Updated SteamVR Base Stations Available To OEMs In 2018

Valve is getting ready to ramp up production of the SteamVR Tracking 2.0 base stations. The company sent out a request to SteamVR technology licensees asking for estimated purchase volumes for 2018 so that it can accurately target its production needs. 

Earlier this year, we learned about Valve’s upcoming base station design, which would reduce the cost of production, increase the field of view, increase the tracking volume, and make it possible to use more than two base stations per configuration. And the new base station design doesn’t include moving parts, so it should be more reliable. In February, Valve said that it would release the new base stations to SteamVR licensees later this year, and in June, the company said that hardware developers would have access to SteamVR Tracking 2.0 technology in the fall.

This represents is a full overhaul of the existing tracking system, and as such, it’s not compatible with the current tracking technology. The sensors found in the HTC Vive headset are not compatible with the new base stations, which means that you won’t be able to upgrade the tracking volume of your Vive headset. The new base stations are meant for new hardware that incorporates Triad Semiconductors’ TS4231 sensors.

Valve said that it would begin shipping SteamVR Tracking 2.0 base stations to eligible licensees in 2018. The company said that it expects initial demand to outpace the available supply, and it may enforce quantity limitations in the first few months. Because of the need for the TS4231 sensors, Valve suggested that only companies that are building HMDs need to apply. Peripheral makers can continue to use the Vive base stations for development.

Valve intends to sell the SteamVR Tracking 2.0 base stations in bulk orders of no less than 45 units at $60 each. The company said it would ship the orders in bulk packaging, and it will be up to hardware designers to repackage the base stations for distribution. Valve said that the base stations should be certified for sale in 51 countries when it begins shipping the hardware.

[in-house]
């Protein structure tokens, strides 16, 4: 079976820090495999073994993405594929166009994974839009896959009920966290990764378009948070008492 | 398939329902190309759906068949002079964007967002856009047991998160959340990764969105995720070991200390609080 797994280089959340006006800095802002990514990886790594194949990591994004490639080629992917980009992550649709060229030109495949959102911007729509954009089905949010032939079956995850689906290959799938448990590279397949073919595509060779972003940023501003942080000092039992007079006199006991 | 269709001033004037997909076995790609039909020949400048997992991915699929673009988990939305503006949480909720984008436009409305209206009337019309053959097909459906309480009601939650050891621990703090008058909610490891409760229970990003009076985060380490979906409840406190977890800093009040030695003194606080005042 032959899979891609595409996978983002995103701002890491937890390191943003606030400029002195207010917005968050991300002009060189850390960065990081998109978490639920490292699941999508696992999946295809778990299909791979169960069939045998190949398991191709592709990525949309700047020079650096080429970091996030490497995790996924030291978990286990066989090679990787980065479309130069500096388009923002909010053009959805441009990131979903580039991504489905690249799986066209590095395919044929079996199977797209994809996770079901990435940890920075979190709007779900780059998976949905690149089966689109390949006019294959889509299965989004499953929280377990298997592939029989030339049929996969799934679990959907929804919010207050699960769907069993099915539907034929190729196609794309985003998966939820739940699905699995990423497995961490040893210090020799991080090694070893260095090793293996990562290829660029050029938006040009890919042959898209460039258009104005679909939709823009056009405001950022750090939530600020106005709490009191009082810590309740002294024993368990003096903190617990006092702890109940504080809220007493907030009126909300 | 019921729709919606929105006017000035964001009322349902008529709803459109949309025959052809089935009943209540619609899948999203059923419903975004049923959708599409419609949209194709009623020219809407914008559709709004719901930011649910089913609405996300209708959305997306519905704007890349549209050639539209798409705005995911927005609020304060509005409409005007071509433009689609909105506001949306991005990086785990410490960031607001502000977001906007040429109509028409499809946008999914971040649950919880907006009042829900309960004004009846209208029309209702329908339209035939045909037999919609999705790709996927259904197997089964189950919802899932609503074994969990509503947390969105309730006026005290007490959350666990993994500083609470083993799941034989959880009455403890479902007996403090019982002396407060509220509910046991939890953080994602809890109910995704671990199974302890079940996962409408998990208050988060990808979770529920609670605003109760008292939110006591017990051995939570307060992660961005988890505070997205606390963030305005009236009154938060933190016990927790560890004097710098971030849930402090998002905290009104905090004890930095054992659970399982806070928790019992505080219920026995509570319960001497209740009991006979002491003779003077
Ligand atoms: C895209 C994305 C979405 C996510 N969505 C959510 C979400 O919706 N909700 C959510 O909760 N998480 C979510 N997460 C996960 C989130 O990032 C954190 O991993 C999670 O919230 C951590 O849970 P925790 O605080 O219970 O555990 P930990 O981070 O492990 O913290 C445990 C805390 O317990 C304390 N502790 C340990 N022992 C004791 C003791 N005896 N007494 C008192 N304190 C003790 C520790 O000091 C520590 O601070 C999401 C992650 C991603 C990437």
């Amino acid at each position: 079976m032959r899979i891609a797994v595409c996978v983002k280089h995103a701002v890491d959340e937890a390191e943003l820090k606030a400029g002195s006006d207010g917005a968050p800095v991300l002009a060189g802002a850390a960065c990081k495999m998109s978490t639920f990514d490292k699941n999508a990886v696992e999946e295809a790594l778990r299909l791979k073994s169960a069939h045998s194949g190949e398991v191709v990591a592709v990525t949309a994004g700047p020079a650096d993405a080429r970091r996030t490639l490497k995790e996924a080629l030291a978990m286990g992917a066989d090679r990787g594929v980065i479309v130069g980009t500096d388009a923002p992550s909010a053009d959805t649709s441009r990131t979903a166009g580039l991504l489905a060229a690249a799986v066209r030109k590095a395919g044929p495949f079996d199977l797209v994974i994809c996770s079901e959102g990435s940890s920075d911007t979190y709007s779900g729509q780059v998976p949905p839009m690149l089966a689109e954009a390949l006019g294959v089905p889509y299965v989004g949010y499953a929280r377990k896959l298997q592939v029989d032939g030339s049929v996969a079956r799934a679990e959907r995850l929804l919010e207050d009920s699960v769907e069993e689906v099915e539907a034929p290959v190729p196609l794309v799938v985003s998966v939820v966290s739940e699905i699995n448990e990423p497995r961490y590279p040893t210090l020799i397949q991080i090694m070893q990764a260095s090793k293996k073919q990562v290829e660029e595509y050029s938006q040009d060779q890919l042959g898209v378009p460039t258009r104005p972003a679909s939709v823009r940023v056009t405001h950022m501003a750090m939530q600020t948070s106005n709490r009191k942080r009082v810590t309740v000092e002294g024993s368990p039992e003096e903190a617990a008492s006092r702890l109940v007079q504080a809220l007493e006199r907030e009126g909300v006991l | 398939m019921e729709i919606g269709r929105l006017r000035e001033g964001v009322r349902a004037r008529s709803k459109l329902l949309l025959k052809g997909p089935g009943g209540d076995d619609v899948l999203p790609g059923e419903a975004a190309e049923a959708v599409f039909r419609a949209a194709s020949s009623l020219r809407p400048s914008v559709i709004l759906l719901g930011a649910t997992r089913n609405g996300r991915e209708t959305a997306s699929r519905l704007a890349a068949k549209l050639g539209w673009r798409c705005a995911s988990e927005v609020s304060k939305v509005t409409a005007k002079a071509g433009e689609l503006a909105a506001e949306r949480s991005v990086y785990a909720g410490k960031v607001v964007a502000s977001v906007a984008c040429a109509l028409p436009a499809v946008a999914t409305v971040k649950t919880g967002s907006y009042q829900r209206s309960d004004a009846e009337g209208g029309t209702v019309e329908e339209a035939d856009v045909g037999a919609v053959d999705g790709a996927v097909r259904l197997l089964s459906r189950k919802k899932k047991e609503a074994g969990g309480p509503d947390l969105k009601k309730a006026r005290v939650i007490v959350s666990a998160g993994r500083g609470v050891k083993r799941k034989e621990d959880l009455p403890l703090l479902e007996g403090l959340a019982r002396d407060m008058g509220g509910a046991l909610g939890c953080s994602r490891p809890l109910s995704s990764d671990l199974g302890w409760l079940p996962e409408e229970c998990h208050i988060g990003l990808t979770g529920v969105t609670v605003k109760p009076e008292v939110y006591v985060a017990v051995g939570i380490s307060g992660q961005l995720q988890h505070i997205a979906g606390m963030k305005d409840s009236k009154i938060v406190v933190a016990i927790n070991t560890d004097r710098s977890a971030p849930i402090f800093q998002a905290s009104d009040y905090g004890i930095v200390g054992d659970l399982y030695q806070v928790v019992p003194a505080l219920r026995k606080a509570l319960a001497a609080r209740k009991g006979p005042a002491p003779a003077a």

Though Valve previously revealed that SteamVR Tracking 2.0 would support more than two base stations, the initial release of the new base stations won’t support additional nodes. Valve said it intends to add support for four base stations and 10 x 10-meter tracking spaces later in 2018. The company is evaluating the possibility of supporting more than four units, but it doesn’t have a projected timeline for that feature.

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  • cryoburner
    Anonymous said:
    And the new base station design doesn’t include moving parts, so it should be more reliable.

    From everything I've heard, and based on the diagram in the article, and as you wrote previously in the article that you linked to in that same paragraph, the new base stations will have moving parts. Just one spinning drum rather than two, but a spinning drum is still a moving part. : P
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  • omnipotentconundrum
    Since these new sensors are stated to not be compatible with our current HTC Vive, does that hint at a possibility of said sensors being implemented for a possible HTC Vive 2? Or will it be implemented for different OEM's making different headsets? Or both?
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  • cryoburner
    Both seems likely. Steam VR has a new controller design coming, and Valve has already mentioned that other, unspecified manufacturers are working on headsets, and it's almost certain that HTC has a second-generation headset in the works, seeing as their current design has been out for a year and a half at this point. Considering all the competition that will be coming from the various Windows 10 VR headsets, along with the Oculus Rift, they undoubtedly want to launch something with new features to keep themselves at the leading edge. They might wait until after the holiday shopping season to announce anything though.
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